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Tax System Encourages Avoidance


Tax System Encourages Avoidance

The New Zealand tax system has become complicated and unfair, with tax evasion and avoidance widespread.

In a paper to be released on Thursday 14 September 2006, How to Fix a Leaky Tax System, Phil Rennie examines how the integrity of New Zealand’s tax system has been corroded by the introduction of a 39% tax rate for income over $60,000.

Large numbers of people are using loopholes to avoid the top rate of personal tax by using trusts, splitting or under-reporting their income, and using the lower corporate rate. This is an inevitable outcome of having too many different income brackets in a tax system.

“By and large it is wealthier taxpayers who can arrange their affairs to avoid the tax. Most workers on a set wage or salary have no such luxury and end up carrying a heavier load than would otherwise be necessary.”

Flatter and lower taxes are the answer: “Trying to close the various loopholes would be expensive, difficult and unfair. The best solution is to have lower and flatter taxes that would make for a simpler system.”

“The government could start by scrapping the top rate of 39%. In terms of money raised, the 39% rate has proven to be completely unnecessary. The government has received billions of dollars more revenue than it needed to implement its election promises. In fact, taxes could have been cut and revenue would still be higher than expected.”

Rennie argues against the Business Tax Review’s proposal for targeted tax concessions, saying this would only make things worse.

“Governments have the right to raise revenue as they see fit, but they also have a responsibility to do so in the most efficient manner. The level of avoidance in New Zealand means the government is not only failing to achieve its goals, but that the failure is imposing a substantial cost.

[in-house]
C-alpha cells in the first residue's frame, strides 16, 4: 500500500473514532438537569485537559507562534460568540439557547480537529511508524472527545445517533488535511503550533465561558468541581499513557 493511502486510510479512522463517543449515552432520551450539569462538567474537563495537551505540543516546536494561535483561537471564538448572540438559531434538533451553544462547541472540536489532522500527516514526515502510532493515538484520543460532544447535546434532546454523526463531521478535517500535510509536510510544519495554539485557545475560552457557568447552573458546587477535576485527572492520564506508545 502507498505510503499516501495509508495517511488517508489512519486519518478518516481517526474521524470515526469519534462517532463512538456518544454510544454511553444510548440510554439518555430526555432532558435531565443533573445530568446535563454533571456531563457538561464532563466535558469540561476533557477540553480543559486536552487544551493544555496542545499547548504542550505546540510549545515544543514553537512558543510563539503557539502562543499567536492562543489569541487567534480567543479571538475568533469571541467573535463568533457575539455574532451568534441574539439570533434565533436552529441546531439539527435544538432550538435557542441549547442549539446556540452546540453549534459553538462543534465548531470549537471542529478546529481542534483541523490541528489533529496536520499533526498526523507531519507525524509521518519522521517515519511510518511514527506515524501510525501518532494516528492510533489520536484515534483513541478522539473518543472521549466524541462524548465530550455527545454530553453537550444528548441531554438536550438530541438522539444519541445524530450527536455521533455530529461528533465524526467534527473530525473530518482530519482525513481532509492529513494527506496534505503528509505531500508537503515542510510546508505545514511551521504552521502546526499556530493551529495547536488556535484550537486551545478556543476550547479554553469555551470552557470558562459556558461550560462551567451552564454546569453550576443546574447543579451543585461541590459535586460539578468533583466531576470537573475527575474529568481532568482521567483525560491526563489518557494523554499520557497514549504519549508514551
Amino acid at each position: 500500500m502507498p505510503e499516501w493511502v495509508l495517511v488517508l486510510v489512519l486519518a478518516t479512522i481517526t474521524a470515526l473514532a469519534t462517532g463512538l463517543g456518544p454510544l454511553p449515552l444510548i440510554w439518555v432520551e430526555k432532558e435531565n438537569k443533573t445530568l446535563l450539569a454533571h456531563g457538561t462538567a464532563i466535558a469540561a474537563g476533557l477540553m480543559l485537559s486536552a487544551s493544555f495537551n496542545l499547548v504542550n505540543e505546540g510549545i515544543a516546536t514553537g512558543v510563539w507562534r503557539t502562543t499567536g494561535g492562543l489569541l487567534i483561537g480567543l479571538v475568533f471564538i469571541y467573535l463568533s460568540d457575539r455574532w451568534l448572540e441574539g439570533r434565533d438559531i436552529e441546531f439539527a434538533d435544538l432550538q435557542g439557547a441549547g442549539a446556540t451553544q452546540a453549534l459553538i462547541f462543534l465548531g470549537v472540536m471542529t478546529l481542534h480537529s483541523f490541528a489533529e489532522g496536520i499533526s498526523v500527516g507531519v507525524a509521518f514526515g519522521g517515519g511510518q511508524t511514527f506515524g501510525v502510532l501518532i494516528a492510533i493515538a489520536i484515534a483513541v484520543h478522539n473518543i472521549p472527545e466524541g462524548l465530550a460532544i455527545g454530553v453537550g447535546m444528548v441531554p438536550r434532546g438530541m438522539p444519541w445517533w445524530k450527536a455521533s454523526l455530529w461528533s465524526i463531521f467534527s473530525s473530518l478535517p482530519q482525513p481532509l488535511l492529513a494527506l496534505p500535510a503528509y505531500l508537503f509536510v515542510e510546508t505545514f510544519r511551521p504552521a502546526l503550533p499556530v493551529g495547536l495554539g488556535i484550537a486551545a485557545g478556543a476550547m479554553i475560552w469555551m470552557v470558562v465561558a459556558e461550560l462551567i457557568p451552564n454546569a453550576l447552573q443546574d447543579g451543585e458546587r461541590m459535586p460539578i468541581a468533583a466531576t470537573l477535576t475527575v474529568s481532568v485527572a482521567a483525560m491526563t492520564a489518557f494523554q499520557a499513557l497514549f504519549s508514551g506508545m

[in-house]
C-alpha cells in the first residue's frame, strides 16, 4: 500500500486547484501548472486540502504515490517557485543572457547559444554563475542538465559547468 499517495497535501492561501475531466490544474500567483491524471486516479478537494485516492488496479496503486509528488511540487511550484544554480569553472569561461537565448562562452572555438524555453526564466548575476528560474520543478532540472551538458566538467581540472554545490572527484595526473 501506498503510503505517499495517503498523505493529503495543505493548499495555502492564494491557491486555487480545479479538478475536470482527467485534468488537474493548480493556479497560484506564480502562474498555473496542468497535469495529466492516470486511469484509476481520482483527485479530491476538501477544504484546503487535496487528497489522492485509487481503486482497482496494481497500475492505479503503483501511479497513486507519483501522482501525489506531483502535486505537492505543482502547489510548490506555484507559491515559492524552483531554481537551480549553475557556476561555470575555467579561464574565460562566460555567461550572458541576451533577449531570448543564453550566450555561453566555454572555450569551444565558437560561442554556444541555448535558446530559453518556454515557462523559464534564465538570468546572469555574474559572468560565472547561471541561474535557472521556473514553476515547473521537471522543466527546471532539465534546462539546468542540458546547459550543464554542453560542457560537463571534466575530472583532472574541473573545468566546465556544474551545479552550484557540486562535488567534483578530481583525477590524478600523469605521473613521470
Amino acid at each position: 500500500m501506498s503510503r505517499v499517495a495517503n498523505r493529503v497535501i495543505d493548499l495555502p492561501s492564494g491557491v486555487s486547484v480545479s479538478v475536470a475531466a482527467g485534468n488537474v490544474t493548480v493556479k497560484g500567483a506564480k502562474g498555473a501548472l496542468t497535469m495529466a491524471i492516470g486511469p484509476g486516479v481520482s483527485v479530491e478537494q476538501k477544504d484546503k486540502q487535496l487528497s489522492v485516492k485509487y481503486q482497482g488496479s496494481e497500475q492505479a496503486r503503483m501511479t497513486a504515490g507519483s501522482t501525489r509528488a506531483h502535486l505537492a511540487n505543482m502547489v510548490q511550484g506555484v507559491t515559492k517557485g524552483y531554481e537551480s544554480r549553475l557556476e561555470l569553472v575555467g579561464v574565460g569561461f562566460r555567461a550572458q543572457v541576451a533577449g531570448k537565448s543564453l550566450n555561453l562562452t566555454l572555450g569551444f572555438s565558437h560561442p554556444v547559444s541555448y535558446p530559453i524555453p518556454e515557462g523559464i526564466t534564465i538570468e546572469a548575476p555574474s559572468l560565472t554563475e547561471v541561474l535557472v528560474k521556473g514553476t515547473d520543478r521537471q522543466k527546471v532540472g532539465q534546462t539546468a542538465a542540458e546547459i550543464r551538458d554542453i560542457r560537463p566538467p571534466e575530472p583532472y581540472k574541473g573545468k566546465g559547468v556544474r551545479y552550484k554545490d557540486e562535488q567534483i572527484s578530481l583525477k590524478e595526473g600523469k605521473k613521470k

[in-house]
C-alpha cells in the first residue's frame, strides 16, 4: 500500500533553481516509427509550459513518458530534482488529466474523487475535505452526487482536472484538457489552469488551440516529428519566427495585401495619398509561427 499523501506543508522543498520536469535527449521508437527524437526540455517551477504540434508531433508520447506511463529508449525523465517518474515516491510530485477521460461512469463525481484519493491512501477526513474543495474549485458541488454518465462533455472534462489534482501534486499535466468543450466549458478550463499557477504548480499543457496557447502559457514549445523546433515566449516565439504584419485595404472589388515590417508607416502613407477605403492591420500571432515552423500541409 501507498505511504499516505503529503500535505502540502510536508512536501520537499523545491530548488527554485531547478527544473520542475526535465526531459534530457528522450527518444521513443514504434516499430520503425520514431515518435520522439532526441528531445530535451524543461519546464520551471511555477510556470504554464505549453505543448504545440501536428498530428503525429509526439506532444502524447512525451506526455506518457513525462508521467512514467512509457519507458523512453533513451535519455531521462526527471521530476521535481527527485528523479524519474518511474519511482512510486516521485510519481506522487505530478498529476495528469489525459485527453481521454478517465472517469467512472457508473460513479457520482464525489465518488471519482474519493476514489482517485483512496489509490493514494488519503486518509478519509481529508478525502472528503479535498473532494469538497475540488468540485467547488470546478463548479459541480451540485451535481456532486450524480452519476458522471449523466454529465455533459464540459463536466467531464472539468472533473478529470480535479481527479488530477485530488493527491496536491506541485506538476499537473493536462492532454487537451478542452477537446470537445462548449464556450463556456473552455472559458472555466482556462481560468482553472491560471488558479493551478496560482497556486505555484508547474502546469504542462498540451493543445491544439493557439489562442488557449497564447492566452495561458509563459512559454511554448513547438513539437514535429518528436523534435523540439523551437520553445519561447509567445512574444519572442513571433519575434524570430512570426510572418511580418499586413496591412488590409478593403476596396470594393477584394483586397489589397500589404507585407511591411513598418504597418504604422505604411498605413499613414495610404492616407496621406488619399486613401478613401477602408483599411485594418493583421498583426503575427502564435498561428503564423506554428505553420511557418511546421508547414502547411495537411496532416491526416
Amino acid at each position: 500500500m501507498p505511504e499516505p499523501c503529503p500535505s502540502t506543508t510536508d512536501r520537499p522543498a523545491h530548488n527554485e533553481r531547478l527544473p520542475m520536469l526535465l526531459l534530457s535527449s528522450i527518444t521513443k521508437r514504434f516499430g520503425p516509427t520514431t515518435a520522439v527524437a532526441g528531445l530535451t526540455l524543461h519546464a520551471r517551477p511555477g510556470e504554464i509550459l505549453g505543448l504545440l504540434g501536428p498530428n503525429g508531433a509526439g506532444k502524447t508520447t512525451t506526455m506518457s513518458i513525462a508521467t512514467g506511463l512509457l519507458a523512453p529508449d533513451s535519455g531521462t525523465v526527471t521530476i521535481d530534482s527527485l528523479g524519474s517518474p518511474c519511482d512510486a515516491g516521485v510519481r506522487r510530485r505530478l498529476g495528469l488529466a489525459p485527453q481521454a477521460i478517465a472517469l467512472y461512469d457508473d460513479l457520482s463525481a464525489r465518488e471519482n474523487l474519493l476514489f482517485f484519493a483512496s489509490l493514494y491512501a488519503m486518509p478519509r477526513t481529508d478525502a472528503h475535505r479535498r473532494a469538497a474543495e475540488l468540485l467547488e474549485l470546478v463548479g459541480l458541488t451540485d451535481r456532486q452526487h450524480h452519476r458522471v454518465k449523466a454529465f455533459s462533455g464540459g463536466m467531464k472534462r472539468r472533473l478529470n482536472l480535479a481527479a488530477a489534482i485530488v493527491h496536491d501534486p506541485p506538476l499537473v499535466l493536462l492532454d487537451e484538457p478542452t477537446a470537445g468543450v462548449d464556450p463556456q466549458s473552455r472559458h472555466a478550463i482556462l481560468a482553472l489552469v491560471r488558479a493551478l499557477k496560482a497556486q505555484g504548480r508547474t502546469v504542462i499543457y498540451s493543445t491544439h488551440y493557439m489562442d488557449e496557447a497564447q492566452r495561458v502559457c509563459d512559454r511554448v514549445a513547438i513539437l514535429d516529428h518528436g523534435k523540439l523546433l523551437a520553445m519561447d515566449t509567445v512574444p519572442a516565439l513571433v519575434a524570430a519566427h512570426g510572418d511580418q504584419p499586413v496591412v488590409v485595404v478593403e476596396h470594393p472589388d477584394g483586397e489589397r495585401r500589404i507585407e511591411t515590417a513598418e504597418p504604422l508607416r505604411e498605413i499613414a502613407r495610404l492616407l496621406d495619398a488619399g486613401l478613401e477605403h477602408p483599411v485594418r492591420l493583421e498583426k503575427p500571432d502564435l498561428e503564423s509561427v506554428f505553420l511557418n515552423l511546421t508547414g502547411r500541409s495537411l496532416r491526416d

Taxes are a necessity for a modern, civilised society. But the cost of raising tax in New Zealand is far higher than it has to be.

Up until the 1990s, New Zealand had one of the least distortionary tax systems in the world. But since 2000 changes to the tax system have allowed tax avoidance and evasion to flourish.

“New Zealand’s tax experience over the last six years illustrates the danger of politics superseding good policy.”

“Symbolic gestures such as raising the top rate of tax and providing concessions are easy for politicians to sell, but they can have a devastating impact on the integrity of the system.”

Phil Rennie is a Policy Analyst working in the New Zealand Policy Unit at The Centre for Independent Studies.

He is available for comment.

Embargoed copies of the report How to Fix a Leaky Tax System are available on request or from the CIS website:



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